The particular incident (which incidentally mirrors my own experience), suggests a widely held reservation about proselytising. Where does that fit with the gospel, notably the Great Commission? If Quakers won't go and proclaim Christ, they how can they claim to be Christian without some pretty smart spiritual gymnastics? Why the concern anyway? Other liberal denominations seem to cope ok with this

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quote:
Originally posted by Baptist Trainfan:
quote:
Originally posted by ExclamationMark:
At best (and this is the usual case), there is dialogue and listening but the accommodation required to find common ground in a specific location is just too great for the wider body to accept. ... An example: a CTE group reviews its constitution. ... either the Quakers are excluded in a new group or we stay as we are and accept that the reservations on creeds hold the day.

I had an experience fairly recently of a Churches Together group planning the best use of their tent at a County Show. While most agreed that this would be a good opportunity for the churches to mount displays on "what Christians believe" and engage in low-key evangelism, the idea was effectively scuppered by the Friend on the committee who argued that (a) a clear explanation of the Christian faith could offend people of other faiths who might come in and (b) it is an un-Quaker thing to "advertise" (the onus is on people to "enquire") and therefore we should not engage in anything that looks like promotion.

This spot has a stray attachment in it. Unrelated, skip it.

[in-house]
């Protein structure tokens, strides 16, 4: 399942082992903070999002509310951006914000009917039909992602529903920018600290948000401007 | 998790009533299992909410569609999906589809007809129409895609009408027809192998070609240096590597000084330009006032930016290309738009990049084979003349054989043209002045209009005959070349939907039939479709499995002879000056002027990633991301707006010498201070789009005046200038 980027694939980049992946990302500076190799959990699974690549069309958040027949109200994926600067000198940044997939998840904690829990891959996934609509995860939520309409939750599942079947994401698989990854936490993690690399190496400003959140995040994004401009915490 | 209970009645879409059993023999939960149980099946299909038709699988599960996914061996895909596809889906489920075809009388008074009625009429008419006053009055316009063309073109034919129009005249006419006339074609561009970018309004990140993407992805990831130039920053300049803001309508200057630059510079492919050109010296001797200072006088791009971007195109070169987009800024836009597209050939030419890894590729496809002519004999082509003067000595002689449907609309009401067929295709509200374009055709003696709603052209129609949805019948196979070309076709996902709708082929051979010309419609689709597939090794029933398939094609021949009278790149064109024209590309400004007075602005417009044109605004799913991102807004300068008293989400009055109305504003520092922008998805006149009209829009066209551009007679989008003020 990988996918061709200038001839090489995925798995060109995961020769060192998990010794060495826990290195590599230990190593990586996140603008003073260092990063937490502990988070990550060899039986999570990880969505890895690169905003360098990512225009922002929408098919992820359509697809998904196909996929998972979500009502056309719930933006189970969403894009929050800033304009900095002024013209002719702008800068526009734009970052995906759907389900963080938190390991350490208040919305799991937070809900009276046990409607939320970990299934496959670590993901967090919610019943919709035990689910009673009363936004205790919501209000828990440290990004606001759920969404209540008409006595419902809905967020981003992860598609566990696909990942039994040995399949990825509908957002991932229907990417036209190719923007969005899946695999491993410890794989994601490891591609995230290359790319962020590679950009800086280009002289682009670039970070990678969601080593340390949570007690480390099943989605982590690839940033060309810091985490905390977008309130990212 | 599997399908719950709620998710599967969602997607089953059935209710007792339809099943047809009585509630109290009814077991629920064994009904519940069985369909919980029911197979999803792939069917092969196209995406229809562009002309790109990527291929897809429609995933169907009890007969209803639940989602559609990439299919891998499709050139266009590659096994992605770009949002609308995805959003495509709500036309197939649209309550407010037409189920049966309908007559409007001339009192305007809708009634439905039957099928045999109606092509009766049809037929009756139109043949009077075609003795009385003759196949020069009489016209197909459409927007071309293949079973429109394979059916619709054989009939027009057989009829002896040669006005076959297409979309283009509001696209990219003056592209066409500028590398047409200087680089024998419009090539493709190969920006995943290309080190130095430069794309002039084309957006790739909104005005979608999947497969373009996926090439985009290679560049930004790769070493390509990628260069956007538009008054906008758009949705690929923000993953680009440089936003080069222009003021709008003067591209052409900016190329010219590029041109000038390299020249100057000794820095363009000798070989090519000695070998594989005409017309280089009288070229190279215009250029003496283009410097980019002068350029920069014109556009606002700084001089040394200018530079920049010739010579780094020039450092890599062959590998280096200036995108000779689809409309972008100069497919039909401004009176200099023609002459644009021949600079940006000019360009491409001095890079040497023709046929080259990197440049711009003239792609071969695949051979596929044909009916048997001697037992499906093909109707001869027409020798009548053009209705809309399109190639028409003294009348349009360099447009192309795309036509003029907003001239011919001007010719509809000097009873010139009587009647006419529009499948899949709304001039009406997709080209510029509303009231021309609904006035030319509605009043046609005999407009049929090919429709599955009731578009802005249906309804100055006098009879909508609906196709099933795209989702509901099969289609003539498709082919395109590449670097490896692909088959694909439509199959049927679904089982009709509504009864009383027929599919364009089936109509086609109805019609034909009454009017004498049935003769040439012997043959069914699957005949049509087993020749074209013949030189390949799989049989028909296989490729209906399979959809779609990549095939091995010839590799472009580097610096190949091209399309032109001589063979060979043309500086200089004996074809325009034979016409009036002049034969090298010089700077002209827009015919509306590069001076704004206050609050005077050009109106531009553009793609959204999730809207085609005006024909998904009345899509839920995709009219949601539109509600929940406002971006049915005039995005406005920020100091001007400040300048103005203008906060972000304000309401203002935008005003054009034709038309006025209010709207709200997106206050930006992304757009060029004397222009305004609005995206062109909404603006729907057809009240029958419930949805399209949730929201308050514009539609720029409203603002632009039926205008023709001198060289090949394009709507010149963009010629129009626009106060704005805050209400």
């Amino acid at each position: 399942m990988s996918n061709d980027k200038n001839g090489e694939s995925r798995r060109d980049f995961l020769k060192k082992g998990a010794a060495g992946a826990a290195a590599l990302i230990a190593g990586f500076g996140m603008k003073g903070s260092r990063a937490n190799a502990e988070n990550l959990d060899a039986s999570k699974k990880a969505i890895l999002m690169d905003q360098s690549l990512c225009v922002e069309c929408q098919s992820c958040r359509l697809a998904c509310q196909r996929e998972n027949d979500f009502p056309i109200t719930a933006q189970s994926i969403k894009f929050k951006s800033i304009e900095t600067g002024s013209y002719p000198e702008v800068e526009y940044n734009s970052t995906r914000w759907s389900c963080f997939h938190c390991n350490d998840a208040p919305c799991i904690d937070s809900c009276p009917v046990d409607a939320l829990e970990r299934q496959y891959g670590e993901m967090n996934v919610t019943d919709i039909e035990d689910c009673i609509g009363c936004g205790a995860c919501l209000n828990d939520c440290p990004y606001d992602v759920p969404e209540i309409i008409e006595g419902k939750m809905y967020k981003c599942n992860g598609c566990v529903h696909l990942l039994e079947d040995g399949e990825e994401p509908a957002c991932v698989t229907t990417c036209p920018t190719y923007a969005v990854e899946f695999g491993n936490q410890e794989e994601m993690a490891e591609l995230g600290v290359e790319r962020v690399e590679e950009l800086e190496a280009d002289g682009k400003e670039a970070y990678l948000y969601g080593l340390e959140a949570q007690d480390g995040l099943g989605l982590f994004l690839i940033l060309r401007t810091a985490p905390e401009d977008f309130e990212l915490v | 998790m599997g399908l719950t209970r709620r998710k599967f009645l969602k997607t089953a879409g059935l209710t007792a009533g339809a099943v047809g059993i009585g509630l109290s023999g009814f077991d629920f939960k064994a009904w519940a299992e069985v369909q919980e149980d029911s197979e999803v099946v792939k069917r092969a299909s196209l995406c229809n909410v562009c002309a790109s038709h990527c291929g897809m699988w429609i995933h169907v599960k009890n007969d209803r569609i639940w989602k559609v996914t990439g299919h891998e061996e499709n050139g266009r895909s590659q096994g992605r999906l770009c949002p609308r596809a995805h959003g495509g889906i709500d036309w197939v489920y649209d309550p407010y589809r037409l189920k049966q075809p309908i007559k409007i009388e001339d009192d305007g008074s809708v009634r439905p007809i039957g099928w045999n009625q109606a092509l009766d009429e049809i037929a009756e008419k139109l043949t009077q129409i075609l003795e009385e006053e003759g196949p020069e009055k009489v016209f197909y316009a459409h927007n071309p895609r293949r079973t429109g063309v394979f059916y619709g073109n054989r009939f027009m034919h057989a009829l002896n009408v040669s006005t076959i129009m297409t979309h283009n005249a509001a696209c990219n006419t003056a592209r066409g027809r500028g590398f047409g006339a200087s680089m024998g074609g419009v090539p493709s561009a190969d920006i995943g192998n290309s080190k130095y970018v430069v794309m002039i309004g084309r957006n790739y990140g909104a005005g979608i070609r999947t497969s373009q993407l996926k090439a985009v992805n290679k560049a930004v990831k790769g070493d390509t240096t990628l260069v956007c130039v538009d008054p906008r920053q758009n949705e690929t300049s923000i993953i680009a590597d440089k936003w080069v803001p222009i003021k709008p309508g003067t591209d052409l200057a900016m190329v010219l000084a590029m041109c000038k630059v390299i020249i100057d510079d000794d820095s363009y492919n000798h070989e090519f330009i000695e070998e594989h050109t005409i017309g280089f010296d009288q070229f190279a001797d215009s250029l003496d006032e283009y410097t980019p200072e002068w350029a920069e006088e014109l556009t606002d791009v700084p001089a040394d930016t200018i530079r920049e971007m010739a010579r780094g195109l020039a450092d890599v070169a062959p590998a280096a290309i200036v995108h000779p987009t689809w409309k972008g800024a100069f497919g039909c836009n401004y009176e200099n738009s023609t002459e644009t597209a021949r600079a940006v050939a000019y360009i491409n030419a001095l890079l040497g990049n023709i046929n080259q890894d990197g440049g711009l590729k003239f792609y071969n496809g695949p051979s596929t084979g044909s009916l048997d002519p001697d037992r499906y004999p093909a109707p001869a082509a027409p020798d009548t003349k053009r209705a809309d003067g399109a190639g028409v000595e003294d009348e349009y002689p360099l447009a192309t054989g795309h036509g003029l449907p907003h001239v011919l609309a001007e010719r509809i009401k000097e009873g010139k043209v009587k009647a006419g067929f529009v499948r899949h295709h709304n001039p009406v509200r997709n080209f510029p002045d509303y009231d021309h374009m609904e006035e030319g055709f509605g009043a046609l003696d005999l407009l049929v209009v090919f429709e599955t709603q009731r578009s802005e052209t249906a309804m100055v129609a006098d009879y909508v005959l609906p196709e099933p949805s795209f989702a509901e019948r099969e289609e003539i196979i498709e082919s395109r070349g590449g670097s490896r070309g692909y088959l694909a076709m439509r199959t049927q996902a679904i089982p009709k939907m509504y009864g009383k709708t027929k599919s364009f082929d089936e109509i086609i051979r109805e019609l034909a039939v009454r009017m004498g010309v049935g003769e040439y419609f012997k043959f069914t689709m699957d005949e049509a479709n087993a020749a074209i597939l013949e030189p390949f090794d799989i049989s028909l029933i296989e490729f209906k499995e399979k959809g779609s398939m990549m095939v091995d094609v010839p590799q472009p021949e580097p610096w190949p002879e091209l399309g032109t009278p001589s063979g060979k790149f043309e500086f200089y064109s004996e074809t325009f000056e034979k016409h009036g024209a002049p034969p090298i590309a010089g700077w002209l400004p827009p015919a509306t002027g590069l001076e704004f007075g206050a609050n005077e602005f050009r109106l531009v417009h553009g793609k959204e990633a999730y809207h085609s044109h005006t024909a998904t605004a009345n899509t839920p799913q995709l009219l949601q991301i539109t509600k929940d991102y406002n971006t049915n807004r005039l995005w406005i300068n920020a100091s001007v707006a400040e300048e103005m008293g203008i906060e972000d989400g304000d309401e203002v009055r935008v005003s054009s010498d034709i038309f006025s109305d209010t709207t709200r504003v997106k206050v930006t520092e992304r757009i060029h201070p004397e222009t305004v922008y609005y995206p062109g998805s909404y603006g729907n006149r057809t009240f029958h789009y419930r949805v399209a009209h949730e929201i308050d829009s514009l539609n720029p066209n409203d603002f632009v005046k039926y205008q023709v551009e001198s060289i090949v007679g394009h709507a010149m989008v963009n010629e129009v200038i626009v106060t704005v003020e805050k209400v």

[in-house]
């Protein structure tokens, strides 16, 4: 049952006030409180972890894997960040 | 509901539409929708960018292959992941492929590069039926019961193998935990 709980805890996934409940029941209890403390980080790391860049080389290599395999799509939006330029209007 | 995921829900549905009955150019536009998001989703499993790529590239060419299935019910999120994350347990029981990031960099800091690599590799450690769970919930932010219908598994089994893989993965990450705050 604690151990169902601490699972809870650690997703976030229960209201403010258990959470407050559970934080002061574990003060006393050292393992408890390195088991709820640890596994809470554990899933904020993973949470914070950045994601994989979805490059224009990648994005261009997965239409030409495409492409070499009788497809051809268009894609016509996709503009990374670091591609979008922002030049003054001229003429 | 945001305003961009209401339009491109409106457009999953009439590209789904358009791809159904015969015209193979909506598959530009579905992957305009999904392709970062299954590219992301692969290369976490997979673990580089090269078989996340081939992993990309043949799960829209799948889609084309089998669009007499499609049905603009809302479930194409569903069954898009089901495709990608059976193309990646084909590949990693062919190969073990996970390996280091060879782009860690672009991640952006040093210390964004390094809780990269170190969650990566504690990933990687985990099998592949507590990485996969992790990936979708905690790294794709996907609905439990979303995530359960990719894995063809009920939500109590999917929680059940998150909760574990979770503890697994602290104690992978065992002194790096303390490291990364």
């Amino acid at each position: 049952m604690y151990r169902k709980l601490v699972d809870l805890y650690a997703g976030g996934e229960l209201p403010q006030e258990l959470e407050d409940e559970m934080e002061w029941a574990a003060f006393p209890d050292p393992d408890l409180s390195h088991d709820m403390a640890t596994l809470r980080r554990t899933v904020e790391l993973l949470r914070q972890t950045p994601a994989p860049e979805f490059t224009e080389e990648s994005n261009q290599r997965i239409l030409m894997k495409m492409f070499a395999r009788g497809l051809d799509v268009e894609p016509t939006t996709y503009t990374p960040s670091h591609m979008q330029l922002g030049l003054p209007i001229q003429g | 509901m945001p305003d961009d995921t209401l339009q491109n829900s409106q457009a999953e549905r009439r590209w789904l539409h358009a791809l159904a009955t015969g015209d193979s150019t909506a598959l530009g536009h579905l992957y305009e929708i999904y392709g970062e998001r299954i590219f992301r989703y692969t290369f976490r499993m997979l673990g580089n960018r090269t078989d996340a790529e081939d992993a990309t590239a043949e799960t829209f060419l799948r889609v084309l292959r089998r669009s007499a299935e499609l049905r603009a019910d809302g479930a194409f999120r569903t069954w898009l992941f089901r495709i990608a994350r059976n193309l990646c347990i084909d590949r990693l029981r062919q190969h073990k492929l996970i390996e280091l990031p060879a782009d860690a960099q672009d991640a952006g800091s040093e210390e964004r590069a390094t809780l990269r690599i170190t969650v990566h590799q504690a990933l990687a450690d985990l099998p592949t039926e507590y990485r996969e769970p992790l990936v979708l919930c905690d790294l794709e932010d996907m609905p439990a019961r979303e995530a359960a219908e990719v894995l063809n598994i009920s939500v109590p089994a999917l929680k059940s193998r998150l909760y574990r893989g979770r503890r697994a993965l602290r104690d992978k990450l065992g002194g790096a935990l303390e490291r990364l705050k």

I understand that the Friend concerned is held in high esteem within the Society; certainly her objections effectively "held the group to ransom" in its desire to accommodate her views.

BT that's exactly my experience in more places that just here. I find too that in group dynamics that Quakers tend to dominate to het their "point" across and tend now to be amenable to dialogue or correction.
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mr cheesy
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quote:
Originally posted by ExclamationMark:


The particular incident (which incidentally mirrors my own experience), suggests a widely held reservation about proselytising. Where does that fit with the gospel, notably the Great Commission? If Quakers won't go and proclaim Christ, they how can they claim to be Christian without some pretty smart spiritual gymnastics? Why the concern anyway? Other liberal denominations seem to cope ok with this

I don't think the idea of not-proselytising is particularly unique to Quakers. So that seems to me to be nonsense.

But more importantly perhaps, what if the Quaker had objected to some statement about the deity - because they happened to be a non-deist Quaker? Would that have meant that the Christians Together group couldn't have agreed on the question of whether there was a deity?

Pointless. This whole exercise is ridiculous.

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ExclamationMark
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quote: